Pub landlord, caretaker and monarch sought for isolated Piel Island

New manager of the Ship Inn on small Cumbrian island will need to accept a few odd conditions

Wanted: someone with experience running a pub, a love of isolation and a willingness to mark their appointment by sitting on a throne and having beer poured over their head.

A council has begun one of the UK’s most unusual local government recruitment processes while seeking someone to run the Ship Inn on Piel Island, off the coast near Barrow-in-Furness. The downside might be the uncertain weather, or the isolation, or the long hours. On the upside, you can watch seals and birds, enjoy stunning sunsets and, if you have self-esteem issues, know you really will be a king or queen. It would sort of be official.

John Murphy has been leading walks to the island for nearly 40 years and says whoever gets the job will need to be “massively dedicated”.

“You can’t just nip across to Tesco for a loaf of bread when you’re on Piel Island,” he said. “You’ll need to have dedication and a strong passion for isolation and peace and quiet. It takes a special personality.”

Piel Island is half a mile off the Furness peninsula, reachable on a ferry which runs April to September or on a guided walk across the sands. For some the magic is its history, for others it’s the pub.

A castle, looked after by English Heritage, was built on the island in the early 1300s by the monks of Furness Abbey in order to deter Scottish raiders.

Frank Cassidy, a Barrow Labour councillor, noted the island and its castle bore silent witness to a significant episode in English history.

It was there, in June 1487, that the 10-year-old pretender Lambert Simnel and a ragtag army of 8,000 mercenaries landed from Ireland on their way to battle. Simnel, it was claimed, was the real Earl of Warwick and the rightful heir to the English throne.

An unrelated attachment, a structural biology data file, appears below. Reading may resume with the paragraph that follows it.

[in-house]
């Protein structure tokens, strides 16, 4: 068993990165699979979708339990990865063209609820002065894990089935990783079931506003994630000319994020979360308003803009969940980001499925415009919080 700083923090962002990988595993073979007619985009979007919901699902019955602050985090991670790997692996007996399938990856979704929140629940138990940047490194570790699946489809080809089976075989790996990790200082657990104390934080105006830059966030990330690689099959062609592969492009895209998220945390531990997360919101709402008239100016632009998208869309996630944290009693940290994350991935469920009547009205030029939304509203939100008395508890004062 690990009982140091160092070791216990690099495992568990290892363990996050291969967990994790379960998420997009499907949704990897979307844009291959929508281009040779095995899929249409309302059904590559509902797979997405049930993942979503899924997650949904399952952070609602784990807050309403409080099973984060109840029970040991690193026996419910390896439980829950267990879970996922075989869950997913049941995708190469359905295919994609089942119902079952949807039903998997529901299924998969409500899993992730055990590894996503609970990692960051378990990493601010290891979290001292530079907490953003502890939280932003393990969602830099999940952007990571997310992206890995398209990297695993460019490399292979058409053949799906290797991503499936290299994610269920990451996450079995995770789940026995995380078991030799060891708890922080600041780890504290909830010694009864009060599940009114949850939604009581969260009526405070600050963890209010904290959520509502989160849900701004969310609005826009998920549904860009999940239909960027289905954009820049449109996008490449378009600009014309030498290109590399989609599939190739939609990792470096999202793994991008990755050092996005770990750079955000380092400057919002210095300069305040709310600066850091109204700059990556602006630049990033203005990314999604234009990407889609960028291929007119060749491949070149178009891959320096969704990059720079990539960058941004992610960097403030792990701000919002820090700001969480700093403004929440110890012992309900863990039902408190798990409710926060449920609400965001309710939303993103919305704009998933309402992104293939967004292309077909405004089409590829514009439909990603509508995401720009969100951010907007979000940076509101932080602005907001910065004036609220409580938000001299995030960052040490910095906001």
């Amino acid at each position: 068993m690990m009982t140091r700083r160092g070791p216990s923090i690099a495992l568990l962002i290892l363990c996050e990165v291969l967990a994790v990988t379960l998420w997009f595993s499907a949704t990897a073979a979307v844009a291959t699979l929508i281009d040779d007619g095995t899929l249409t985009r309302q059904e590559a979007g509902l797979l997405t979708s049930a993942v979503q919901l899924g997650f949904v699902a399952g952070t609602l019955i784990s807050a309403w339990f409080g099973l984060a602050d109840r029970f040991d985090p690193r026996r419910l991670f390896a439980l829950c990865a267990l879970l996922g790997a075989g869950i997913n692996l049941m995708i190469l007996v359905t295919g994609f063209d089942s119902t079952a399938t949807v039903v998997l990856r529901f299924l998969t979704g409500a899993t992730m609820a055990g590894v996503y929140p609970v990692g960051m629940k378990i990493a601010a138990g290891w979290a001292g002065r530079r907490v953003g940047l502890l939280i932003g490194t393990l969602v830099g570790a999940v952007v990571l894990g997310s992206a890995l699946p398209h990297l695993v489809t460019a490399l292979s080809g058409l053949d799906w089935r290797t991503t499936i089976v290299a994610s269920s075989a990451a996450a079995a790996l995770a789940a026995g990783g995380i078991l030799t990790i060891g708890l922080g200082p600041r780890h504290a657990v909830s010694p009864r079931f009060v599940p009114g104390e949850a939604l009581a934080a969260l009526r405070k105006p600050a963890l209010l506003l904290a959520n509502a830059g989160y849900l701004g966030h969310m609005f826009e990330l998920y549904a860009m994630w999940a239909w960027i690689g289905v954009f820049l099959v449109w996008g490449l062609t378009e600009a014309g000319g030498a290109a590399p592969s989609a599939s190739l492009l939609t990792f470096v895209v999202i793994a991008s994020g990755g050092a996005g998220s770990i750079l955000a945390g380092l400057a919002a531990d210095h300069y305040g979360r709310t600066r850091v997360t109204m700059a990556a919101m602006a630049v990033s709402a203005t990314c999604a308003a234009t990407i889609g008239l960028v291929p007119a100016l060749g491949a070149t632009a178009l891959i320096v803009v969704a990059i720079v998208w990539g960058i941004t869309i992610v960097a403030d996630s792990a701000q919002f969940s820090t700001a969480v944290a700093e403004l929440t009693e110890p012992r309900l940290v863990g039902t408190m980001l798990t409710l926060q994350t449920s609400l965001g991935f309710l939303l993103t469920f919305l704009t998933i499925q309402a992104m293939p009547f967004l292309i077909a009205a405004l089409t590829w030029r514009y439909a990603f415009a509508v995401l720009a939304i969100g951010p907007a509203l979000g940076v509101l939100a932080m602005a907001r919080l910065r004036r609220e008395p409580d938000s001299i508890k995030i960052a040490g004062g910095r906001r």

They marched on London but were crushed at the Battle of Stoke Field in Nottinghamshire, the last battle of the Wars of the Roses. “They were defeated,” said Cassidy, “but if they had toppled Henry VII the rest of English history would have been quite different.”

Many people go to the island for birthday parties or for a few drinks before camping overnight.

“Even if you’re pissed out of your head the views from Piel are pretty amazing,” said Murphy. “I must have slept on every blade of grass on that island, drunk or sober, and I just love it.”

The crowning ceremony of the last king of Piel Island in 2008.

Barrow borough council is seeking to a recruit a landlord, on a 10-year lease, in time for the season starting in April.

A report to councillors describes Piel Island as a unique place but “any operator needs to appreciate the constraints offered by power, weather, access and its location within an area of site of special scientific interest.”

As well as running the pub the successful applicant will need to manage and maintain the island itself.

It makes no reference to the island’s more unusual traditions but they unquestionably exist. Whoever is in charge of the pub is crowned “King of Piel” in a ceremony involving a rusty sabre which concludes with buckets of beer being poured over their head. Any punter who unwittingly sits on the throne has to buy drinks for everyone.

Barrow, dominated by shipyards building nuclear submarines, is not often regarded as a tourist destination, but that is changing, said Murphy.

“Barrow is, rather freakishly, enjoying an increase in tourism, connected to people having staycations. Visitors are realising it’s only 20 minutes off the Lake District but the accommodation is half the price that they pay in the honeypots.”

Once in Barrow visitors will discover that as well as Piel Island and the Abbey, there are beaches on Walney Island which are as beautiful as anywhere in the UK.

Murphy would love the job himself but, at 73, says he is too old. He has handed the job of leading walks to the island to younger legs, in the shape of Ben Pinder, but he still intends to be on Piel telling its stories.

“I absolutely adore Piel Island, I adore its isolation. I also love the fact that Barrow still is an industrial town and yet we have this gorgeous, isolated island within spitting distance.”